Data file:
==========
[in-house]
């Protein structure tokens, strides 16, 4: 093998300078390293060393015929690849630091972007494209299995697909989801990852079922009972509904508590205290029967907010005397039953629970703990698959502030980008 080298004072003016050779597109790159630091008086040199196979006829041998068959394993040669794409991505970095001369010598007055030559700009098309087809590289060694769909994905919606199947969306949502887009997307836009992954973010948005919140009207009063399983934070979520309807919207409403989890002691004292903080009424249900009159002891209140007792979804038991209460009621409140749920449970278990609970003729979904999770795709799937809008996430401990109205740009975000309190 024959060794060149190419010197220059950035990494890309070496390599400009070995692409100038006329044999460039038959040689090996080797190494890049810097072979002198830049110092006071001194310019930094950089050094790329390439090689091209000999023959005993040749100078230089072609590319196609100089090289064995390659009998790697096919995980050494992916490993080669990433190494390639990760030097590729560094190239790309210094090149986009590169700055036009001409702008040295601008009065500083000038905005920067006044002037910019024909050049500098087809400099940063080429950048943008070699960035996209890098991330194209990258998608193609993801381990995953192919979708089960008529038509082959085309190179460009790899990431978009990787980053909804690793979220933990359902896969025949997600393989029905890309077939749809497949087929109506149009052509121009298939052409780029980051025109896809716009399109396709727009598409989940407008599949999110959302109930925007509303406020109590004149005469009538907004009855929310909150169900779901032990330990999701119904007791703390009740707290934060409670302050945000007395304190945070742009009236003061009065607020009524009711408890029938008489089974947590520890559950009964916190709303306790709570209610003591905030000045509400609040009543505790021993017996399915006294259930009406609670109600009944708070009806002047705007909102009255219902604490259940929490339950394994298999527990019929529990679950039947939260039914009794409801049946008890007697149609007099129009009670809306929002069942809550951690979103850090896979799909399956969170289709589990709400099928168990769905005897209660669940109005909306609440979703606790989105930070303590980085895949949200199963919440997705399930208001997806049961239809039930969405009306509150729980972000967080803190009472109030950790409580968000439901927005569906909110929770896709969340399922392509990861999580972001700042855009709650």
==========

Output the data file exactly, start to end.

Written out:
[in-house]
């Protein structure tokens, strides 16, 4: 093998300078390293060393015929690849630091972007494209299995697909989801990852079922009972509904508590205290029967907010005397039953629970703990698959502030980008 080298004072003016050779597109790159630091008086040199196979006829041998068959394993040669794409991505970095001369010598007055030559700009098309087809590289060694769909994905919606199947969306949502887009997307836009992954973010948005919140009207009063399983934070979520309807919207409403989890002691004292903080009424249900009159002891209140007792979804038991209460009621409140749920449970278990609970003729979904999770795709799937809008996430401990109205740009975000309190 024959060794060149190419010197220059950035990494890309070496390599400009070995692409100038006329044999460039038959040689090996080797190494890049810097072979002198830049110092006071001194310019930094950089050094790329390439090689091209000999023959005993040749100078230089072609590319196609100089090289064995390659009998790697096919995980050494992916490993080669990433190494390639990760030097590729560094190239790309210094090149986009590169700055036009001409702008040295601008009065500083000038905005920067006044002037910019024909050049500098087809400099940063080429950048943008070699960035996209890098991330194209990258998608193609993801381990995953192919979708089960008529038509082959085309190179460009790899990431978009990787980053909804690793979220933990359902896969025949997600393989029905890309077939749809497949087929109506149009052509121009298939052409780029980051025109896809716009399109396709727009598409989940407008599949999110959302109930925007509303406020109590004149005469009538907004009855929310909150169900779901032990330990999701119904007791703390009740707290934060409670302050945000007395304190945070742009009236003061009065607020009524009711408890029938008489089974947590520890559950009964916190709303306790709570209610003591905030000045509400609040009543505790021993017996399915006294259930009406609670109600009944708070009806002047705007909102009255219902604490259940929490339950394994298999527990019929529990679950039947939260039914009794409801049946008890007697149609007099129009009670809306929002069942809550951690979103850090896979799909399956969170289709589990709400099928168990769905005897209660669940109005909306609440979703606790989105930070303590980085895949949200199963919440997705399930208001997806049961239809039930969405009306509150729980972000967080803190009472109030950790409580968000439901927005569906909110929770896709969340399922392509990861999580972001700042855009709650």